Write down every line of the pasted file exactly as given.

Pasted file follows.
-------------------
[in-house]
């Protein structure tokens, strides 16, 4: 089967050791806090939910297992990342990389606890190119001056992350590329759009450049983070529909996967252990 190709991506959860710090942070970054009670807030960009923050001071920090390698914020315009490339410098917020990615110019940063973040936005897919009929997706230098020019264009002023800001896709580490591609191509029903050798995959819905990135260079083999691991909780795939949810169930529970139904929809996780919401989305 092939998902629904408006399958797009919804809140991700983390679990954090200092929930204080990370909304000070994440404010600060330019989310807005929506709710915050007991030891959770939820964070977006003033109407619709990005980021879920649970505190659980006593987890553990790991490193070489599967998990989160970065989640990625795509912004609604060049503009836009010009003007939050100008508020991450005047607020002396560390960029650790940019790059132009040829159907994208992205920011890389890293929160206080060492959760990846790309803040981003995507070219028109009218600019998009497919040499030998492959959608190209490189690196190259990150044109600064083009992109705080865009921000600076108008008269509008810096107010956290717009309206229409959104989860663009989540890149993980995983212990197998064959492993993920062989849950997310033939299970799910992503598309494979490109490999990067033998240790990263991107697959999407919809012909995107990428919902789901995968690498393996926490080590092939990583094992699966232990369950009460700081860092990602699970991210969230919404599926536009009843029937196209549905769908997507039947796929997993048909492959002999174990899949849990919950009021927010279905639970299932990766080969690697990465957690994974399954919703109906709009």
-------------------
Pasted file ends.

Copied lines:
[in-house]
């Protein structure tokens, strides 16, 4: 089967050791806090939910297992990342990389606890190119001056992350590329759009450049983070529909996967252990 190709991506959860710090942070970054009670807030960009923050001071920090390698914020315009490339410098917020990615110019940063973040936005897919009929997706230098020019264009002023800001896709580490591609191509029903050798995959819905990135260079083999691991909780795939949810169930529970139904929809996780919401989305 092939998902629904408006399958797009919804809140991700983390679990954090200092929930204080990370909304000070994440404010600060330019989310807005929506709710915050007991030891959770939820964070977006003033109407619709990005980021879920649970505190659980006593987890553990790991490193070489599967998990989160970065989640990625795509912004609604060049503009836009010009003007939050100008508020991450005047607020002396560390960029650790940019790059132009040829159907994208992205920011890389890293929160206080060492959760990846790309803040981003995507070219028109009218600019998009497919040499030998492959959608190209490189690196190259990150044109600064083009992109705080865009921000600076108008008269509008810096107010956290717009309206229409959104989860663009989540890149993980995983212990197998064959492993993920062989849950997310033939299970799910992503598309494979490109490999990067033998240790990263991107697959999407919809012909995107990428919902789901995968690498393996926490080590092939990583094992699966232990369950009460700081860092990602699970991210969230919404599926536009009843029937196209549905769908997507039947796929997993048909492959002999174990899949849990919950009021927010279905639970299932990766080969690697990465957690994974399954919703109906709009």